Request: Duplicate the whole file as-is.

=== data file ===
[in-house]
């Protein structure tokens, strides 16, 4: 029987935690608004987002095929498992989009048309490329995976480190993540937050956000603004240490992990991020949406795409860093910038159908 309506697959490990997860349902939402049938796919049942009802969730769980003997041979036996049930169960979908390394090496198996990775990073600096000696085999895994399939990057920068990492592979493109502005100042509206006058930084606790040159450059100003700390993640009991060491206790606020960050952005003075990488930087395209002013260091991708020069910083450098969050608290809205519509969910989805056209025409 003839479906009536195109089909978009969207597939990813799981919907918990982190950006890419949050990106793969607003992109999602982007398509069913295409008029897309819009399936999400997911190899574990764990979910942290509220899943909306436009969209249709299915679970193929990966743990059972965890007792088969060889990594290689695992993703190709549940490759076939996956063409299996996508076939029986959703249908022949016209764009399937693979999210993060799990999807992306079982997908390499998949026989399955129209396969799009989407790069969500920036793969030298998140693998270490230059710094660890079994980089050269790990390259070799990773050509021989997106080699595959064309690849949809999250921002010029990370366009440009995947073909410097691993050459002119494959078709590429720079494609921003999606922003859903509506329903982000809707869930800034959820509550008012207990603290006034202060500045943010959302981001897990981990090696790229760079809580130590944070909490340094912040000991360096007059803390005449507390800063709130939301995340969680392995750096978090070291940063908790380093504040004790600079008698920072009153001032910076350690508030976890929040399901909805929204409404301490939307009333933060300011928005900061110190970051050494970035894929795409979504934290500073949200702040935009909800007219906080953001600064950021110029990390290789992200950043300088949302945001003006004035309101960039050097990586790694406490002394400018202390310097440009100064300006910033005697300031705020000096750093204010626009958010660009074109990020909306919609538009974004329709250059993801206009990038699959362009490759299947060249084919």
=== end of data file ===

[in-house]
């Protein structure tokens, strides 16, 4: 029987935690608004987002095929498992989009048309490329995976480190993540937050956000603004240490992990991020949406795409860093910038159908 309506697959490990997860349902939402049938796919049942009802969730769980003997041979036996049930169960979908390394090496198996990775990073600096000696085999895994399939990057920068990492592979493109502005100042509206006058930084606790040159450059100003700390993640009991060491206790606020960050952005003075990488930087395209002013260091991708020069910083450098969050608290809205519509969910989805056209025409 003839479906009536195109089909978009969207597939990813799981919907918990982190950006890419949050990106793969607003992109999602982007398509069913295409008029897309819009399936999400997911190899574990764990979910942290509220899943909306436009969209249709299915679970193929990966743990059972965890007792088969060889990594290689695992993703190709549940490759076939996956063409299996996508076939029986959703249908022949016209764009399937693979999210993060799990999807992306079982997908390499998949026989399955129209396969799009989407790069969500920036793969030298998140693998270490230059710094660890079994980089050269790990390259070799990773050509021989997106080699595959064309690849949809999250921002010029990370366009440009995947073909410097691993050459002119494959078709590429720079494609921003999606922003859903509506329903982000809707869930800034959820509550008012207990603290006034202060500045943010959302981001897990981990090696790229760079809580130590944070909490340094912040000991360096007059803390005449507390800063709130939301995340969680392995750096978090070291940063908790380093504040004790600079008698920072009153001032910076350690508030976890929040399901909805929204409404301490939307009333933060300011928005900061110190970051050494970035894929795409979504934290500073949200702040935009909800007219906080953001600064950021110029990390290789992200950043300088949302945001003006004035309101960039050097990586790694406490002394400018202390310097440009100064300006910033005697300031705020000096750093204010626009958010660009074109990020909306919609538009974004329709250059993801206009990038699959362009490759299947060249084919």